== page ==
mills popped up along Vermont waterways like spring dandelions in the
early 1800s. Falling water at cascades on streams and rivers provided
power to propel saw blades, turn grinding wheels, and more. Hardworking
Vermonters seized the opportunities of this accessible power and brought
the industrial era to the Green Mountains. Innovation and ingenuity
Windsor, a particularly ingenious pair—a mechanic and a gun
maker—teamed up on an ambitious undertaking. Competition for a
government contract propelled them to use their expertise to devise a
new approach. Their innovation advanced a new era of precision
manu-facturing known as the “American System of Manufacturing.”
American Precision Museum in the 1846 Robbins and Lawrence Armory in
Windsor celebrates machinists and toolmakers of this area and their
prominent role in shaping American manufacturing, and shows how
advancements in machining drove industrialization. The museum’s
unparalleled collection of historic machines—lathes, grinders, shapers,
stamping presses, and more—tell the story of ever-increasing
productivity and precision. Manufacturing comes to life in the museum’s
Innovation Station, where machines do their work with
demonstrations—historic cutters and lathes producing metal gears and
complex shapes to modern 3D printers making vases and tools. Along with
honoring the past, the museum inspires new generations with the dynamic
present and future of manufacturing.
From Handmade to Standardized
“This is the birthplace of the ‘American System of Manufacturing.’
In the 1840s and earlier, products were mostly made by hand, so each individual item was unique, just like
if a painter paints the same picture twice, there are subtle
differences. What happened here is that we went from that process of
making things by hand to making them by machine,” says Steve Dalessio,
the museum’s executive director.
Visitor examines the Brown & Sharpe supermicrometer, 1878.
the ‘American System of Manufacturing,’ that this whole idea of
interchangeable and repeatable manufacturing kept growing and growing
until you see what you get in today’s manufacturing, which is all about
museum’s story starts with mechanic Richard Lawrence and Windsor gun
maker Nicanor Kendall, who teamed up in the late 1830s. In the 1840s,
the US government encouraged innovation in manufacturing with a
competition for a contract for 10,000 rifles. These rifles, though, had
to have standardized, interchangeable parts. Every lock plate, stock,
barrel, and other element had to be exactly the same. Making these
identical parts required machine tools that would do the exact same
thing over and over again. Robbins and Kendall had their own
considerable skills and were also forward thinking in bringing in other
talented machinists and designers to create machines to do this work.
by businessman Samuel Robbins, they built the handsome brick armory in
Windsor alongside Mill Brook, which would provide the power to run their
new and adapted machines. Bringing in machinists and workers, they
perfected techniques to produce interchangeable parts, building a
thriving manufacturing business. They also leapt into the business of
making and selling the machines.
Bentley-Rolls Royce engine, 1930s, with cutaways. Visitors can crank the engine to see it move.
success went international when they were invited to show at the Great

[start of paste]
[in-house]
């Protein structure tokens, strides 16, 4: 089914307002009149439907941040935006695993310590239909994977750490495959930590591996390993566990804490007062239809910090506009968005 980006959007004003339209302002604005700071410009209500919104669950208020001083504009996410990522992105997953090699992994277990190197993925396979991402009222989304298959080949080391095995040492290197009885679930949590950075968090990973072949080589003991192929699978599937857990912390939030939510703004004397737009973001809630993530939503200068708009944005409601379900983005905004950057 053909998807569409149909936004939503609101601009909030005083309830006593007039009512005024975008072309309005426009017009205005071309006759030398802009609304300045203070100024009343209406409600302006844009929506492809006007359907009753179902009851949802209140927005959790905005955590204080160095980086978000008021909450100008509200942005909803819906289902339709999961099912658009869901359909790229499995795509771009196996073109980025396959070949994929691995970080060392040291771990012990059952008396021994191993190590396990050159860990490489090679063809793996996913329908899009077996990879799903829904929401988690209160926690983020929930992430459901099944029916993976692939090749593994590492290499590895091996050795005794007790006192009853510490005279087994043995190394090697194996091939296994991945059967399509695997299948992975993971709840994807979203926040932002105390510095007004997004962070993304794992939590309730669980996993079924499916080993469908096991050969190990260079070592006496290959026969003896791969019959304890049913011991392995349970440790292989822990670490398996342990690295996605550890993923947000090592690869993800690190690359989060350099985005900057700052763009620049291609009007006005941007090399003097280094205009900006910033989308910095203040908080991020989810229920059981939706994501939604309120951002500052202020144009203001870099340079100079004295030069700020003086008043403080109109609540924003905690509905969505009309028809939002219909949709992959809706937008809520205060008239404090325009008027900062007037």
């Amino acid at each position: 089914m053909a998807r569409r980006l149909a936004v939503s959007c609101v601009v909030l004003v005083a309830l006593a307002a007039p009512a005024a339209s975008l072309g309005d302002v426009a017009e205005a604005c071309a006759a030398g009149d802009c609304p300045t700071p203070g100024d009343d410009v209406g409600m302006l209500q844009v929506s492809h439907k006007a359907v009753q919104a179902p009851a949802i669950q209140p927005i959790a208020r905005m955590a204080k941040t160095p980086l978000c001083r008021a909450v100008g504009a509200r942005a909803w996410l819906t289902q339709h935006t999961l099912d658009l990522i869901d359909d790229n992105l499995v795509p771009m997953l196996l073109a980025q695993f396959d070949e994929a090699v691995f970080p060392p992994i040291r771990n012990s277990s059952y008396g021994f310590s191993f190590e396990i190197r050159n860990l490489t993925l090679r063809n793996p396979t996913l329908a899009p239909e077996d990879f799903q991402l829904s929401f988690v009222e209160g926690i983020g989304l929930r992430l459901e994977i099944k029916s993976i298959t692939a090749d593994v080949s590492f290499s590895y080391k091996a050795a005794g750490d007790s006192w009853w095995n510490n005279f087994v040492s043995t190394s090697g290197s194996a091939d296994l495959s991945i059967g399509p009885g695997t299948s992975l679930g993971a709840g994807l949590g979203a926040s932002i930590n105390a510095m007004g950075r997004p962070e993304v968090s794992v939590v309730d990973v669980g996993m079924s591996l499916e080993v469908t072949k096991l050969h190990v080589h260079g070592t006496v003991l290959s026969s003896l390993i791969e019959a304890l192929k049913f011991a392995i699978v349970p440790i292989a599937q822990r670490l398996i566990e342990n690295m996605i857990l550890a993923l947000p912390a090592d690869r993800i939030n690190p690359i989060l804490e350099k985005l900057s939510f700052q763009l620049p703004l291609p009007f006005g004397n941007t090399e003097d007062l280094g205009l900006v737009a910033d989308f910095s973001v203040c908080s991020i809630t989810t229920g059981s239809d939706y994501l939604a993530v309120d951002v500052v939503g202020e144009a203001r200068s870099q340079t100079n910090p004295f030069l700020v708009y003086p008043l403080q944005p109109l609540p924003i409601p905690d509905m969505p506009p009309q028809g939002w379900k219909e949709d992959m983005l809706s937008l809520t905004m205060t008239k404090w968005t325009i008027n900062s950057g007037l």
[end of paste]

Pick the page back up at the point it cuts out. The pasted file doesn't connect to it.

Exhibition of the Works of Industry of All Nations at the Crystal Palace
in London in 1851. This approach of mechanization, with machines
designed specifically for each operation to produce identical
interchangeable parts, became known as the “American System of Manufacturing.” British arms manufacturers ordered their machines, beginning their business abroad.
Celebrating the Joy of Making
of the museum’s first displays takes visitors back to the days of
waterpower. In front of a clear diagram showing a waterwheel is a small
metal wheel with a handle. Grab that handle and start the wheel turning.
Suddenly that simple movement turns attached belts, which then reach up
to the ceiling, turning a long metal shaft there. In the Robbins and
Lawrence Armory, waterpower from adjacent Mill Brook drove those shafts
and multiple belts that ran from them to power these machines that would
then, cut, drill, press, and stamp metal.
American Precision Museum holds the largest collection of historically
significant machine tools in the country. Some were designed right here,
including three pieces by Frederick W. Howe: machines for milling,
pistol barrel rifling, and edging. Howe’s 1853 Rifling Machine, powered
by those overhead shafts and belts, cut precise spiraling grooves inside
pistol barrels, causing the fired bullet to spin and giving it greater
visitors who know or are curious about machine tools, the museum is a
candy store of treats. The very first Bridgeport Milling Machine, serial
number 1, made in 1938 is here. An 1861 Turret Lathe from Lamson,
Goodnow & Company in Windsor, is believed to be the oldest example
of this type of machine that allowed the machinist to rotate different
cutting tools into position for different types of cuts. The 1918
Centerless Grinder designed by Lewis R. Heim increased precision in ball
bearings and roller-bearing rolls to a quarter of a thousandth of an
inch (0.00025) tolerance—vital in automobile production.
with its rich historic collection, the museum looks at the present and
future of manufacturing with exhibits on recent and contemporary
mission here is to inspire a new generation of innovators, inventors,
engineers, and manufacturing people to the joy of making. There are
great opportunities in manufacturing today,” says Steve.
American Precision Museum
196 Main Street